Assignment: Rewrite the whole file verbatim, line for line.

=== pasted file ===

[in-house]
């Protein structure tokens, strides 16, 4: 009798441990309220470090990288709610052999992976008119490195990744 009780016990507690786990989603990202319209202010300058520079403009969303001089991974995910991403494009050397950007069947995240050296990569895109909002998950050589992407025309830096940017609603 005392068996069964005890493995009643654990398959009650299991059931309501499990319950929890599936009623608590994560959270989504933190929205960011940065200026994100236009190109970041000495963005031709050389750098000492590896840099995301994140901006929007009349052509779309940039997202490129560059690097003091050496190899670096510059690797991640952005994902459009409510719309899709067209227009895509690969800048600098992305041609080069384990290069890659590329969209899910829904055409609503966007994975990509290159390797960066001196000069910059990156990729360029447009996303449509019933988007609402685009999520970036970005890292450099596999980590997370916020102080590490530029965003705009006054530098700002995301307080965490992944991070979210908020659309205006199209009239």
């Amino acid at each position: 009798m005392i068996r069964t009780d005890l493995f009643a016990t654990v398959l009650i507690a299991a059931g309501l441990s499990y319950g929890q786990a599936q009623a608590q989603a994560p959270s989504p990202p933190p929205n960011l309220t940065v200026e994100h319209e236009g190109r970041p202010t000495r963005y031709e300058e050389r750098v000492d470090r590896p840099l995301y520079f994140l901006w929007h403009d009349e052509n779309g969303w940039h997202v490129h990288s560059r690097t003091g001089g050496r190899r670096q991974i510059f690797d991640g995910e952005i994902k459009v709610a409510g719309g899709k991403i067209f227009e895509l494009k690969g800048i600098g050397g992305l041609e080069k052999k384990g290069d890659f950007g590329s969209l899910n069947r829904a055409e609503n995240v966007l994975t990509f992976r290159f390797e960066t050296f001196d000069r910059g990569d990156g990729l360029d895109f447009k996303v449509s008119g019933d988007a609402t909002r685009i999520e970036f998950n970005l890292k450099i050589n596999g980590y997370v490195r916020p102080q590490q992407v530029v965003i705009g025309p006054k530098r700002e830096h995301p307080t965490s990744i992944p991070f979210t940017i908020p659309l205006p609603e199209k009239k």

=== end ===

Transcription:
[in-house]
């Protein structure tokens, strides 16, 4: 009798441990309220470090990288709610052999992976008119490195990744 009780016990507690786990989603990202319209202010300058520079403009969303001089991974995910991403494009050397950007069947995240050296990569895109909002998950050589992407025309830096940017609603 005392068996069964005890493995009643654990398959009650299991059931309501499990319950929890599936009623608590994560959270989504933190929205960011940065200026994100236009190109970041000495963005031709050389750098000492590896840099995301994140901006929007009349052509779309940039997202490129560059690097003091050496190899670096510059690797991640952005994902459009409510719309899709067209227009895509690969800048600098992305041609080069384990290069890659590329969209899910829904055409609503966007994975990509290159390797960066001196000069910059990156990729360029447009996303449509019933988007609402685009999520970036970005890292450099596999980590997370916020102080590490530029965003705009006054530098700002995301307080965490992944991070979210908020659309205006199209009239």
């Amino acid at each position: 009798m005392i068996r069964t009780d005890l493995f009643a016990t654990v398959l009650i507690a299991a059931g309501l441990s499990y319950g929890q786990a599936q009623a608590q989603a994560p959270s989504p990202p933190p929205n960011l309220t940065v200026e994100h319209e236009g190109r970041p202010t000495r963005y031709e300058e050389r750098v000492d470090r590896p840099l995301y520079f994140l901006w929007h403009d009349e052509n779309g969303w940039h997202v490129h990288s560059r690097t003091g001089g050496r190899r670096q991974i510059f690797d991640g995910e952005i994902k459009v709610a409510g719309g899709k991403i067209f227009e895509l494009k690969g800048i600098g050397g992305l041609e080069k052999k384990g290069d890659f950007g590329s969209l899910n069947r829904a055409e609503n995240v966007l994975t990509f992976r290159f390797e960066t050296f001196d000069r910059g990569d990156g990729l360029d895109f447009k996303v449509s008119g019933d988007a609402t909002r685009i999520e970036f998950n970005l890292k450099i050589n596999g980590y997370v490195r916020p102080q590490q992407v530029v965003i705009g025309p006054k530098r700002e830096h995301p307080t965490s990744i992944p991070f979210t940017i908020p659309l205006p609603e199209k009239k």